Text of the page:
As I have written on this blog previously, no one should be surprised that officials at Liberty University have disbanded the school’s chapter of College Democrats. After I posted my initial thoughts on this matter, Liberty President Jerry Falwell, Jr., hedged a bit by saying that the Democrats were welcome to meet on campus, receive university funding and use the school’s name as long as they affiliated with the anti-abortion organization, Virginia Democrats for Life. This was followed by several days of negotiations, much of which have taken place in the media. That hasn’t helped Falwell, the students or Liberty.
Today’s editorial in the Harrisonburg Daily News Record takes the cake though. The paper links to a Richmond Times-Dispatch story which reports that the group Americans United for Separation of Church and State have called on the IRS to investigate the tax exempt status of the university in light of the fact that they have refused to provide College Democrats the same status on campus as College Republicans.
In the view of the Daily News Record, if the IRS decides to withdraw Liberty’s tax exempt status as a result of the university’s partisan politics, it would, “be a serious blow to the free exercise of religion.”
While I agree with the Lynchburg News & Advance that Liberty and any other private college has the right to hold whatever religious beliefs they want, there are some limits to that right.
For Liberty, that limit began when the school applied for and received exemption from paying Federal income taxes. If the school is going to be tax exempt, it must obey the law. (And I’m sorry, your freedom to exercise your religion is not impaired if taxpayers no longer subsidize your Republican Party agenda.)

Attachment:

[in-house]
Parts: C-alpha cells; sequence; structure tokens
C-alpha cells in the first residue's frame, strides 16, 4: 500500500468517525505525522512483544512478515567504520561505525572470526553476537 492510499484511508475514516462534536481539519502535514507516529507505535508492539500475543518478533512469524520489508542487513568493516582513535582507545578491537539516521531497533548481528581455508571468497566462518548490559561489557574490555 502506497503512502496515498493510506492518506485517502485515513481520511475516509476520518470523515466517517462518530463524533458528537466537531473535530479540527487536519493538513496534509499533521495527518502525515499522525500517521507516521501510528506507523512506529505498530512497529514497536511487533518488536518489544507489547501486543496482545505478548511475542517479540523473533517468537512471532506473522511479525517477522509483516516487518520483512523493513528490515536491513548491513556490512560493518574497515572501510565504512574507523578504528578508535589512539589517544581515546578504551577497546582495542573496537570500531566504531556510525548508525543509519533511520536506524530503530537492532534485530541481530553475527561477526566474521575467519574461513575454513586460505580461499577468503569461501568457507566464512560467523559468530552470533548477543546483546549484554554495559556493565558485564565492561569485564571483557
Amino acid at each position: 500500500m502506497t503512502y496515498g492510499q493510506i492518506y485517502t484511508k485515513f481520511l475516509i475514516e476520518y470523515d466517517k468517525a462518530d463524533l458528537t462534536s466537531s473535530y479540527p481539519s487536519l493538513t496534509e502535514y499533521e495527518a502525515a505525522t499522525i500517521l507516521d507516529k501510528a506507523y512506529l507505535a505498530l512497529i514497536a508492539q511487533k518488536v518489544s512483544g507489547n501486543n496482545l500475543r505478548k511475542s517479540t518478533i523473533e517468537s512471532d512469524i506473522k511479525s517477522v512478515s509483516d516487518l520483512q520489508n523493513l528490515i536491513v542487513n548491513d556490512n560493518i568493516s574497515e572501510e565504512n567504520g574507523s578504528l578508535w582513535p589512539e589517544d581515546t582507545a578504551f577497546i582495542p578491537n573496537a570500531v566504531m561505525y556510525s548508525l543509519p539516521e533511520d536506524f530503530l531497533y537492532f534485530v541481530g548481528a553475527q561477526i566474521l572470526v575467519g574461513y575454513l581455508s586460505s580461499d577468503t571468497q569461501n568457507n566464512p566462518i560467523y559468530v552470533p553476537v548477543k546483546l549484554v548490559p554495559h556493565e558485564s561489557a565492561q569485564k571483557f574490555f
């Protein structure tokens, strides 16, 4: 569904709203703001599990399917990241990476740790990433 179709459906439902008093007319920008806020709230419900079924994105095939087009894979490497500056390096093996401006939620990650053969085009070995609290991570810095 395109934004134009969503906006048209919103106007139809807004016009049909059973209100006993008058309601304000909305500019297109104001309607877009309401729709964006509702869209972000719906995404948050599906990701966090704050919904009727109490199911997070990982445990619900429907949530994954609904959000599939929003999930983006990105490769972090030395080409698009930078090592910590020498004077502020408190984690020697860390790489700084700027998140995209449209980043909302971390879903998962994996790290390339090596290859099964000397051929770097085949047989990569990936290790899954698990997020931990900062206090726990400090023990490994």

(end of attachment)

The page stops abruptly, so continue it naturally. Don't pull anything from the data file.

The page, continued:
Put simple, Liberty can not maintain its tax exempt status while the school is advocating for a candidate or a policy position. Period. (That’s not just my opinion, that’s the law.)
In addition to reviewing the school’s tax exempt status, I believe the government should consider yanking federally subsidized student loans for students going to the school.
To obey the law, Falwell may have to boot the College Republicans from campus, too. (Or has he puts it, strip them of funding and the right to use the Liberty name.) That would be a ridiculous way to resolve this dispute.
But of course, Liberty is being ridiculous. The school fails to recognize that the evangelical movement is no longer monolithically partisan and evangelicals care about more issues than abortion and gay marriage. (And on those issues, evangelical Christians disagree.)
Interestingly, this is not the first time the Falwell family has been challenged by Americans United for Separation of Church and State. The last time, the group expressed concerns about a Falwell television broadcast hosted by the late Jerry Falwell, Sr. After their investigation, the IRS yanked the tax exempt status of the television show because of Falwell’s partisan politicking. I am not sure why the outcome this time should be any different.
For me the bottom line is clear. Liberty can’t have it both ways: they need to chose between their tax exempt status and their insistence on pursuing a right wing Republican Party agenda.